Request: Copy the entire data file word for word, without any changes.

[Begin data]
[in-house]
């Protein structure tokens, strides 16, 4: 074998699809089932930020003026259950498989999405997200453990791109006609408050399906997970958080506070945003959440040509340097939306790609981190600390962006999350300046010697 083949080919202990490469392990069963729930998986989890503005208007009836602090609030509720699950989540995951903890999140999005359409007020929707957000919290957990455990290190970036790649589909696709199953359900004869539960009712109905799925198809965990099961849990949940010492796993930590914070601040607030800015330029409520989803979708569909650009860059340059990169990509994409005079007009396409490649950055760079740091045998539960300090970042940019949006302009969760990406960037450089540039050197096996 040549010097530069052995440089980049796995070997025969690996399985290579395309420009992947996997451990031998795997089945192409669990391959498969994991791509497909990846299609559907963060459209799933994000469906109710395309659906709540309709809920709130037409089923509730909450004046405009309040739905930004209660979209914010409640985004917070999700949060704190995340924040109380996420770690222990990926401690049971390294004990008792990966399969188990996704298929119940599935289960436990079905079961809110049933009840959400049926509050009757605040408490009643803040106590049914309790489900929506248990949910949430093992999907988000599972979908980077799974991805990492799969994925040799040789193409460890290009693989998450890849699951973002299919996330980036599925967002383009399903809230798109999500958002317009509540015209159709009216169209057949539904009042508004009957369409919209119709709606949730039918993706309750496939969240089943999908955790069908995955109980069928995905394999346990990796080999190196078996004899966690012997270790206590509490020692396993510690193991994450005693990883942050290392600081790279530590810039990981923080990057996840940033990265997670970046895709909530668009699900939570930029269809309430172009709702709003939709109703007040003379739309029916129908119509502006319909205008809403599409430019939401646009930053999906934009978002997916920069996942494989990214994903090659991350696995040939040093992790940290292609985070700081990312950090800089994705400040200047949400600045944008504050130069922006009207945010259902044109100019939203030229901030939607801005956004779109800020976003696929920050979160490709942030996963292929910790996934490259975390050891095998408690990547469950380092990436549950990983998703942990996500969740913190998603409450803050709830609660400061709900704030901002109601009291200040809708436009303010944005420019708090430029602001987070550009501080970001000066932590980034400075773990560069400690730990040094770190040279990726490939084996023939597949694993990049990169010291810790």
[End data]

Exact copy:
[in-house]
């Protein structure tokens, strides 16, 4: 074998699809089932930020003026259950498989999405997200453990791109006609408050399906997970958080506070945003959440040509340097939306790609981190600390962006999350300046010697 083949080919202990490469392990069963729930998986989890503005208007009836602090609030509720699950989540995951903890999140999005359409007020929707957000919290957990455990290190970036790649589909696709199953359900004869539960009712109905799925198809965990099961849990949940010492796993930590914070601040607030800015330029409520989803979708569909650009860059340059990169990509994409005079007009396409490649950055760079740091045998539960300090970042940019949006302009969760990406960037450089540039050197096996 040549010097530069052995440089980049796995070997025969690996399985290579395309420009992947996997451990031998795997089945192409669990391959498969994991791509497909990846299609559907963060459209799933994000469906109710395309659906709540309709809920709130037409089923509730909450004046405009309040739905930004209660979209914010409640985004917070999700949060704190995340924040109380996420770690222990990926401690049971390294004990008792990966399969188990996704298929119940599935289960436990079905079961809110049933009840959400049926509050009757605040408490009643803040106590049914309790489900929506248990949910949430093992999907988000599972979908980077799974991805990492799969994925040799040789193409460890290009693989998450890849699951973002299919996330980036599925967002383009399903809230798109999500958002317009509540015209159709009216169209057949539904009042508004009957369409919209119709709606949730039918993706309750496939969240089943999908955790069908995955109980069928995905394999346990990796080999190196078996004899966690012997270790206590509490020692396993510690193991994450005693990883942050290392600081790279530590810039990981923080990057996840940033990265997670970046895709909530668009699900939570930029269809309430172009709702709003939709109703007040003379739309029916129908119509502006319909205008809403599409430019939401646009930053999906934009978002997916920069996942494989990214994903090659991350696995040939040093992790940290292609985070700081990312950090800089994705400040200047949400600045944008504050130069922006009207945010259902044109100019939203030229901030939607801005956004779109800020976003696929920050979160490709942030996963292929910790996934490259975390050891095998408690990547469950380092990436549950990983998703942990996500969740913190998603409450803050709830609660400061709900704030901002109601009291200040809708436009303010944005420019708090430029602001987070550009501080970001000066932590980034400075773990560069400690730990040094770190040279990726490939084996023939597949694993990049990169010291810790």